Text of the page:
The Visual Language of a Resistance | The Noun Project
“Beyond the riots or protests of a resistance movement, what does this language of resistance look and sound like?”
How to visualize dissent? At the Victoria and Albert Museum in London, down the hall from fine China and ornate 17th Century textiles, the doors were opened for an exhibit devoted to this very question—and its still-evolving answer. The recently-wrapped exhibit, called Disobedient Objects, explored the dynamic relationship between protest and design.
During the Civil Rights Movement, Dr. Martin Luther King Jr. famously expressed that “a riot is the language of the unheard.” In an environment where reasonable grievances are not addressed, nor given recourse to find resolution, protests are a natural extension of our need, as humans, to be heard. After all, we are highly expressive beings.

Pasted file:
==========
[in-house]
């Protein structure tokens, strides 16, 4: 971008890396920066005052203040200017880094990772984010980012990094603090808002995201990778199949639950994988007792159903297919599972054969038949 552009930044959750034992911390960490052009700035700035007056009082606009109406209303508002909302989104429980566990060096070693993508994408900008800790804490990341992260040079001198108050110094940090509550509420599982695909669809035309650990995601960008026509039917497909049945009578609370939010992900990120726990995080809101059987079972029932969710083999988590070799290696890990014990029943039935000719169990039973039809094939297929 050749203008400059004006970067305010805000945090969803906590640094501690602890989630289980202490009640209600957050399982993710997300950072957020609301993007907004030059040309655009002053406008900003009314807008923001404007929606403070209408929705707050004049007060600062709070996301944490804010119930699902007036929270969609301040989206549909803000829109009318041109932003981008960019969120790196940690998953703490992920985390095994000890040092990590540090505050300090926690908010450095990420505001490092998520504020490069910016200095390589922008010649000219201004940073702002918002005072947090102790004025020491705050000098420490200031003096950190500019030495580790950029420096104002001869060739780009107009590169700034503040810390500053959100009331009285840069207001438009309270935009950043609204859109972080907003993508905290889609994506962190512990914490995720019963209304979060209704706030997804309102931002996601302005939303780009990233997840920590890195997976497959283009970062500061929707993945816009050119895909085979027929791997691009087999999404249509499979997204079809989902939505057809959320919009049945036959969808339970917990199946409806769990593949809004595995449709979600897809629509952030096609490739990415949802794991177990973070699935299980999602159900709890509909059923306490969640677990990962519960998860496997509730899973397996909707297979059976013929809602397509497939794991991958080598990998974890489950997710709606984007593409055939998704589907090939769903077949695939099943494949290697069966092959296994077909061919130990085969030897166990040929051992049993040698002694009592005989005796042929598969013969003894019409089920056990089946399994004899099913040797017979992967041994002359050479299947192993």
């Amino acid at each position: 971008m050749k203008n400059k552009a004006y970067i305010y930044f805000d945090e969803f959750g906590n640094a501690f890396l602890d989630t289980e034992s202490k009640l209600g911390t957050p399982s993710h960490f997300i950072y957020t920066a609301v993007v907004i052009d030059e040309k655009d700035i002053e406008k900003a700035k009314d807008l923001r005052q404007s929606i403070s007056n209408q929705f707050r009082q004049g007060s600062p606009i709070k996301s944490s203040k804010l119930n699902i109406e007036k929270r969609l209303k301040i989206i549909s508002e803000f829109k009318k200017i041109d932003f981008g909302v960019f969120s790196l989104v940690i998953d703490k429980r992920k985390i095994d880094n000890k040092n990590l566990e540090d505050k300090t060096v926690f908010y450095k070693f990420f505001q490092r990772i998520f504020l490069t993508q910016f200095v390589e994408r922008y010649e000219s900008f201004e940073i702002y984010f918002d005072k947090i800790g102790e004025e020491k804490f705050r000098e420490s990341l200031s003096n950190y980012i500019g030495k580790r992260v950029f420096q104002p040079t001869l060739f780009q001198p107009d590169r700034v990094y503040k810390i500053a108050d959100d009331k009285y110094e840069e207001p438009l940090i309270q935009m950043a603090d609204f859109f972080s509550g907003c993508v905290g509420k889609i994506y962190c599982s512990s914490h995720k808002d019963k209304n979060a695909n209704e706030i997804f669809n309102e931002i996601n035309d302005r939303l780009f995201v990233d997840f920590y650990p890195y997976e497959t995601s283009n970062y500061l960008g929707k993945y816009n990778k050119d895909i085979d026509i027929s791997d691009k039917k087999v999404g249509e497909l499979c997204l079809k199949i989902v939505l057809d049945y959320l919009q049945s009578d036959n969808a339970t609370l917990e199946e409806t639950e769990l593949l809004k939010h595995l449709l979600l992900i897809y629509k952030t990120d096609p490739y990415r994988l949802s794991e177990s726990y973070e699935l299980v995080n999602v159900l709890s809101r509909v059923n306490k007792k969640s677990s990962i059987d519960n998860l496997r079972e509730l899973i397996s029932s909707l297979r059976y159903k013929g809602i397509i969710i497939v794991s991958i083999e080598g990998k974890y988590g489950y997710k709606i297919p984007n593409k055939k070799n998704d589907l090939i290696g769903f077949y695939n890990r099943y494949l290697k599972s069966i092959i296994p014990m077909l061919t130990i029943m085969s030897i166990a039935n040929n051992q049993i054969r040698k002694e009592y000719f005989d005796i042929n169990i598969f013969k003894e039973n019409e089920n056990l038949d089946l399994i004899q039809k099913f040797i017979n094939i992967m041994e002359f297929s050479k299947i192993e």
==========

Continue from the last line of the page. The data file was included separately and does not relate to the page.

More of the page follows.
As humans who are also designers, we’re feeling newly fascinated–thanks to our current political climate–by the actual language of protests, and wanted to dive deeper into the visual history of resistance. Beyond the riots or protests of a resistance movement, what does this language of resistance look and sound like?